No player in NFL history reached 10,000 yards passing in less games and he tied Marino as fastest to reach 30,000.
He has the top three passing performances in Super Bowl history. His 1,156 yards passing in the 2008 playoffs broke the NFL record of 1,063 he set with St. Louis in 1999.
Cut by Green Bay in training camp, Warner played three seasons in the Arena Football League and one in NFL Europe, mixed in with a stint stocking grocery shelves back in Iowa.
Warner made the Rams as a backup in 1998, then was thrust into the starting role in 1999 when Trent Green was injured.
What followed was a masterful and wholly unexpected season, when he led the Rams to a 13-3 regular-season record, then a Super Bowl triumph over Tennessee. He was the league and Super Bowl MVP.
Warner had the Rams back in the big game in 2001, where “The Greatest Show on Turf” lost a squeaker to New England. That season he earned his second MVP.
But after an injury-plagued 2002 season, he was sacked six times and suffered a concussion in a 2003 season-opening loss to the New York Giants. He never started for St. Louis again.
He signed a free agent contract with the Giants for 2004, but was replaced by rookie Eli Manning after nine games. Warner came to the Cardinals in 2005 and was an off-and-on starter before replacing the injured Leinart part way through the 2007 season.
Warner had to beat out Leinart the following year, then led the Cardinals to the NFC West crown and three playoff victories before the narrow loss to Pittsburgh in last year’s Super Bowl, where he threw for 377 yards.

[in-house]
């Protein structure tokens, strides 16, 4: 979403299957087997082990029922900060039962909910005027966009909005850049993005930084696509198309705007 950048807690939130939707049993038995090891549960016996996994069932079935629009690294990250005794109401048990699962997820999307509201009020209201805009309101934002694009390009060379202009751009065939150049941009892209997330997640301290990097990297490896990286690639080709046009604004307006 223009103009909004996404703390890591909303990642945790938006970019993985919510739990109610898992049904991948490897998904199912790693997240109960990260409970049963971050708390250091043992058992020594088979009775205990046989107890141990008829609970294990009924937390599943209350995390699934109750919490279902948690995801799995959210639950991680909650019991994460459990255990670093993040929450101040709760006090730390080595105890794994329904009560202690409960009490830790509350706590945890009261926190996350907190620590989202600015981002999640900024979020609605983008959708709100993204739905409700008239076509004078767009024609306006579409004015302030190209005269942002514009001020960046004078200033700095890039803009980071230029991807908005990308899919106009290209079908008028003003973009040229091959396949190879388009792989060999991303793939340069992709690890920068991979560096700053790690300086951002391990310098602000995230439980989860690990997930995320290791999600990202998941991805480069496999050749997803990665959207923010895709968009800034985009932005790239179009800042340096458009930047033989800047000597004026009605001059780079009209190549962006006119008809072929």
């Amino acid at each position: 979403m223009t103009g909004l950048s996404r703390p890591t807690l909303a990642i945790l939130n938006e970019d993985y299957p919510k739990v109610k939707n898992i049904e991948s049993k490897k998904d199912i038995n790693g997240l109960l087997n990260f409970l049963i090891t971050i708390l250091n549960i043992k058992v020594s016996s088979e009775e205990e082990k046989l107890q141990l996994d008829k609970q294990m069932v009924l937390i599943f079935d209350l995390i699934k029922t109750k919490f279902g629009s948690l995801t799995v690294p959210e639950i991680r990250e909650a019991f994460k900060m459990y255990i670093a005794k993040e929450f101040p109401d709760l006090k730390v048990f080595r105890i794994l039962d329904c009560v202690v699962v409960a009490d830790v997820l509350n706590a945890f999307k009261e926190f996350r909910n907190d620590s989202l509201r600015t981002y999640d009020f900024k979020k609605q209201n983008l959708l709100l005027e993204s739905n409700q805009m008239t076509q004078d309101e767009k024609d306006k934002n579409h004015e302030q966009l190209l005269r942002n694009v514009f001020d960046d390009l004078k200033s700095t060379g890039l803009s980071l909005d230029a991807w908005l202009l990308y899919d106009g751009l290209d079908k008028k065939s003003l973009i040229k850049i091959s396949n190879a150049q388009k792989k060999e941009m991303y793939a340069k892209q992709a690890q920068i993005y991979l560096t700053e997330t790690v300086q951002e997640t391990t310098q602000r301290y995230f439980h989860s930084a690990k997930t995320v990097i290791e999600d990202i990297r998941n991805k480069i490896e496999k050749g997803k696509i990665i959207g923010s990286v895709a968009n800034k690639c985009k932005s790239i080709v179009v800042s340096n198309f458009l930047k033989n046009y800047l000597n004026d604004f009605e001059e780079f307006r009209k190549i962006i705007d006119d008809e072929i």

He called that season the crowning achievement of his career.
Warner and his wife operate the First Things First Christian charitable foundation. Last year, he was named the NFL’s Man of the Year for his off-field and on-field accomplishments.
“We all learned great lessons from Kurt’s humility, dignity and grace. We will forever be thankful for the success he brought us and the unparalleled generosity he has shown the St. Louis community and beyond,” Rams owner Chip Rosenbloom said in a statement.
Warner’s departure leaves Leinart the presumed replacement. The former Heisman Trophy winner has started 17 games for Arizona but only one in the last two years.
Warner said he plans to spend time watching his children grow up, do some preaching and perhaps get into football broadcasting.
He knows what he wants his legacy to be.
“It’s not the way I threw the football, it’s not particular games that I won, but that they remember that here’s a guy that believed, that worked hard,” he said. “Although things didn’t always go in his favor, he continued to press through, and with his faith in himself and his faith in God, he was able to accomplish great things.”
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PFT Daily: A look at Warner's career
Jan. 28: Mike Florio looks back at Kurt Warner's career and discusses whether he will be Hall of Fame bound.
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